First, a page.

“Daphne Guinness is a book for those who believe in free spirits and for those who can see past celebrity. The book may not present itself as a huge, expensive, glossy tome to display to your fashion savvy friends, but it is a visual feast filled with tasty insights that you’ll want to share nonetheless.”
One of the first things that needs to be said here is simply that this is a book that can be judged by its cover. Daphne Guinness is a celebration. Yes the publication of the book coincides with the exhibit of some of her wardrobe at the Fashion Institute of Technology in New York City—but there is so much more that is told about the person and not just about her possessions.
If you believe that Kim Kardashian, Blake Lively, or Sarah Jessica Parker are style or fashion icons, then now would be a good time to move on to the next review or the next possible book purchase. Ms. Guinness is an original: a self-effacing, wildly tasteful, expressive woman who is well bred, intelligent, and well informed—she is the real deal.
The book offers a rare opening into the person behind the “looks” in her own words as well as those of some of the most revered figures in the world of fashion. We are given a brief synopsis of her childhood, her parents, her siblings, her marriage, and her evolution of style. Ms. Guinness comes off as so down to earth and genuine as to dispel any preconceived notions you might have had about her as an effete snob. She is every bit as real as you or me—and possibly even more self-aware than most.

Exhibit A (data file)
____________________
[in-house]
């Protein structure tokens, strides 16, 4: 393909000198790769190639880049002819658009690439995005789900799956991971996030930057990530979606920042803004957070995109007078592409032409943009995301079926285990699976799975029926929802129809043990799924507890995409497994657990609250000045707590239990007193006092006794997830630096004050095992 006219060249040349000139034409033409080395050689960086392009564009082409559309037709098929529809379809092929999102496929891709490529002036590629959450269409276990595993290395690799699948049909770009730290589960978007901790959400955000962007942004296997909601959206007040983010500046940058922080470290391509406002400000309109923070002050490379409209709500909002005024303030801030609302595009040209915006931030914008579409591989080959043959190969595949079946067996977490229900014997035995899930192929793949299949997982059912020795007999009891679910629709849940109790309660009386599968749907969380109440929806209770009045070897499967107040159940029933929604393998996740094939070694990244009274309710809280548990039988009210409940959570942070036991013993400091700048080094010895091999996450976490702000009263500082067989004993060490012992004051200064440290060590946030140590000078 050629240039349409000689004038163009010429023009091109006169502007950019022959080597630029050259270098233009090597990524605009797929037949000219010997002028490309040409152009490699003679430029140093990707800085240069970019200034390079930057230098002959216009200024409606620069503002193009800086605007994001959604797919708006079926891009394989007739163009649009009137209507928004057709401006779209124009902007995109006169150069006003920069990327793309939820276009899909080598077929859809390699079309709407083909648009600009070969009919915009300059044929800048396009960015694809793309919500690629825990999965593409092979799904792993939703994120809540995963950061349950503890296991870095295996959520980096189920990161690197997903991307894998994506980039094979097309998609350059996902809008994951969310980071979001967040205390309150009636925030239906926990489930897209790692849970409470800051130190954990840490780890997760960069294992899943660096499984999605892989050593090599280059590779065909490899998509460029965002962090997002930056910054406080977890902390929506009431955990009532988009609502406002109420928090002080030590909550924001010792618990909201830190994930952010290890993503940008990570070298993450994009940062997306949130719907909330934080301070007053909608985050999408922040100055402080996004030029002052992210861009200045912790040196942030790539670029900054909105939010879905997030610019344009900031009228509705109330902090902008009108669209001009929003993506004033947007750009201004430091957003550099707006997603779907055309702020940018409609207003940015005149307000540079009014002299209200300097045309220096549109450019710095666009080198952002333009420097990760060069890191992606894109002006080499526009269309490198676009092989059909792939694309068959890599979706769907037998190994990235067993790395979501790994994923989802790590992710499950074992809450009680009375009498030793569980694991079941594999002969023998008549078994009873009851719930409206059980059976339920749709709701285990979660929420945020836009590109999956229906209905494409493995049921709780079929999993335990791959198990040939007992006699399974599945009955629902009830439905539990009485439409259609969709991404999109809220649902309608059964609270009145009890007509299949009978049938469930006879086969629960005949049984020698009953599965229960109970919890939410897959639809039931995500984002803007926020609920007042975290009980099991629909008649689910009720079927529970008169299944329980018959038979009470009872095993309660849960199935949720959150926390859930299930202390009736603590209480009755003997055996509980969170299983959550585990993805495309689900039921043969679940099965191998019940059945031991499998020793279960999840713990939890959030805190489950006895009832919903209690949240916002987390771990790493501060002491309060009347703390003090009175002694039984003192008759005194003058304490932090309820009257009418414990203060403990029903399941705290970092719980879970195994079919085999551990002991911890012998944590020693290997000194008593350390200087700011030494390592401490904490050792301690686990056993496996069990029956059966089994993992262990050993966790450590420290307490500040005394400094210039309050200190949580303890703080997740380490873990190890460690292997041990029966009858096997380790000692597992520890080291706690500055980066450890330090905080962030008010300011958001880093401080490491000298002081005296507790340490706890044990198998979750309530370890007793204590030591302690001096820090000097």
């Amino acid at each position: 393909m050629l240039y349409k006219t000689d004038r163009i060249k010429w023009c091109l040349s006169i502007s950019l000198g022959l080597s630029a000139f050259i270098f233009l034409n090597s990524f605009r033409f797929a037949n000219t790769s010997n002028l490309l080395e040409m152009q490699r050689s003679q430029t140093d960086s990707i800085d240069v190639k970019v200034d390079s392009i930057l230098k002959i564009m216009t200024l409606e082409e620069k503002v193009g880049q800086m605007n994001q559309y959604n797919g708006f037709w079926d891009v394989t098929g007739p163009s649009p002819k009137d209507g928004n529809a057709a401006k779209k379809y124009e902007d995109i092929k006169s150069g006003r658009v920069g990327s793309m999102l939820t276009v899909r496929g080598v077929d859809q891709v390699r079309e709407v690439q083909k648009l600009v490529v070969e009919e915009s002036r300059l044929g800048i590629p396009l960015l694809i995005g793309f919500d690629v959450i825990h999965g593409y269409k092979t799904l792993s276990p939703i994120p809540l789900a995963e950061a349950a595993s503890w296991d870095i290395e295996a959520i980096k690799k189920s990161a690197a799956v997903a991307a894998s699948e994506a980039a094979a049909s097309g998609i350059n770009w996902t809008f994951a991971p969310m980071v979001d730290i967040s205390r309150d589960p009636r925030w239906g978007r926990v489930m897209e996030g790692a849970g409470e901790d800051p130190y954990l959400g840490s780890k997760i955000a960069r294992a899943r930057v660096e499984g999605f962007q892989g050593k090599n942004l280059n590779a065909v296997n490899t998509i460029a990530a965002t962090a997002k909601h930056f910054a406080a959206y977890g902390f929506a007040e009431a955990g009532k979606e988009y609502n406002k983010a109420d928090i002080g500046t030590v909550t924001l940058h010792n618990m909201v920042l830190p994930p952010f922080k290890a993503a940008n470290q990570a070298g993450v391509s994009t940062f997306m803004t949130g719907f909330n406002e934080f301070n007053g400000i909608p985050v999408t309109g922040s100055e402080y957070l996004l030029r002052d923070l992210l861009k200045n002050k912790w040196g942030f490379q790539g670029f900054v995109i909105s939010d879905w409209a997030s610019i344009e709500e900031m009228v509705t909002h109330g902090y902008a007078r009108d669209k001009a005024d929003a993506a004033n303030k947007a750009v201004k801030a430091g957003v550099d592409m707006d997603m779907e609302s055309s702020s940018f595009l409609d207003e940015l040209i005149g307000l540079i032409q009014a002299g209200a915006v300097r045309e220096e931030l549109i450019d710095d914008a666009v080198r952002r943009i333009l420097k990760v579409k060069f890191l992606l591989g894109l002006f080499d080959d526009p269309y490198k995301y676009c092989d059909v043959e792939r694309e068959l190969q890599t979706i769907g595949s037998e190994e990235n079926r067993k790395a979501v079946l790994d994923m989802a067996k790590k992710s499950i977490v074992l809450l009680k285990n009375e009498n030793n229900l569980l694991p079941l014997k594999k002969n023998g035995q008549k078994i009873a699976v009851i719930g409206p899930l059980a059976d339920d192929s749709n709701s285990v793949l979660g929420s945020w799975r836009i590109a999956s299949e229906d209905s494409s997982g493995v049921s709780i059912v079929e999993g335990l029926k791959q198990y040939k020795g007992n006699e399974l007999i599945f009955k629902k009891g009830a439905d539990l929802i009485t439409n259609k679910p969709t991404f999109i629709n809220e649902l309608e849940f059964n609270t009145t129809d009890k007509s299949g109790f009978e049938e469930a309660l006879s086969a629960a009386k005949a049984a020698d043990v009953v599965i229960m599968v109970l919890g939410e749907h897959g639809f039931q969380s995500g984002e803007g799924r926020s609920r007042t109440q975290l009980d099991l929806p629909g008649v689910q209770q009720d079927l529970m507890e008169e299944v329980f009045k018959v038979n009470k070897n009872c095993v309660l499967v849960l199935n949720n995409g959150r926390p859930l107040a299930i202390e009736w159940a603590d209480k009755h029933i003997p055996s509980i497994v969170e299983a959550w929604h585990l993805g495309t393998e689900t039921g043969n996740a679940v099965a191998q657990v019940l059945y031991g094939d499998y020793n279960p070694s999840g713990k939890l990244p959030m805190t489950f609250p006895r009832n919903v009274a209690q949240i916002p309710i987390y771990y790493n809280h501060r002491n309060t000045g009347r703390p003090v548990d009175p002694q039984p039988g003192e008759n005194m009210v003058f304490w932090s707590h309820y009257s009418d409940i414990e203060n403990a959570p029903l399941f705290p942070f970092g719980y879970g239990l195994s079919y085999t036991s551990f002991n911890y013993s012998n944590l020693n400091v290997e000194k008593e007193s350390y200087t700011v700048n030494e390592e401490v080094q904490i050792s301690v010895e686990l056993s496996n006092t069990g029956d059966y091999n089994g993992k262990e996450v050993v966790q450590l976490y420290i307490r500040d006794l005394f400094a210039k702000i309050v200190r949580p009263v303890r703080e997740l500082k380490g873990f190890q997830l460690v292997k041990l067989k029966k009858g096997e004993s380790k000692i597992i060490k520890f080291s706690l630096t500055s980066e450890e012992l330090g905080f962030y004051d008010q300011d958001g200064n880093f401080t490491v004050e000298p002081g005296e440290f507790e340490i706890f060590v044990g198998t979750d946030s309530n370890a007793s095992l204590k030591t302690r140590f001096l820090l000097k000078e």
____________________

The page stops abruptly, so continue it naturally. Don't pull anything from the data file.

There are some rather startling images in the book that show Daphne Guinness smiling and looking as if she is having a good time as opposed to the very serious and usually staged photos we all see of her in magazines and editorials.
She is the first to tell you that, above all, she is not eccentric; as was best put by John Richardson, art critic, Daphne Guinness is an artist. Others have referred to her as a performance artist and her wardrobe as her tool chest; regardless, Daphne Guinness has style and daring and understands unequivocally that fashion is an art form. She considers every day an occasion to look her best and present herself as she wishes with absolutely no constraints.
Daphne Guinness is a book for those who believe in free spirits and for those who can see past celebrity. The book may not present itself as a huge, expensive, glossy tome to display to your fashion savvy friends, but it is a visual feast filled with tasty insights that you’ll want to share nonetheless.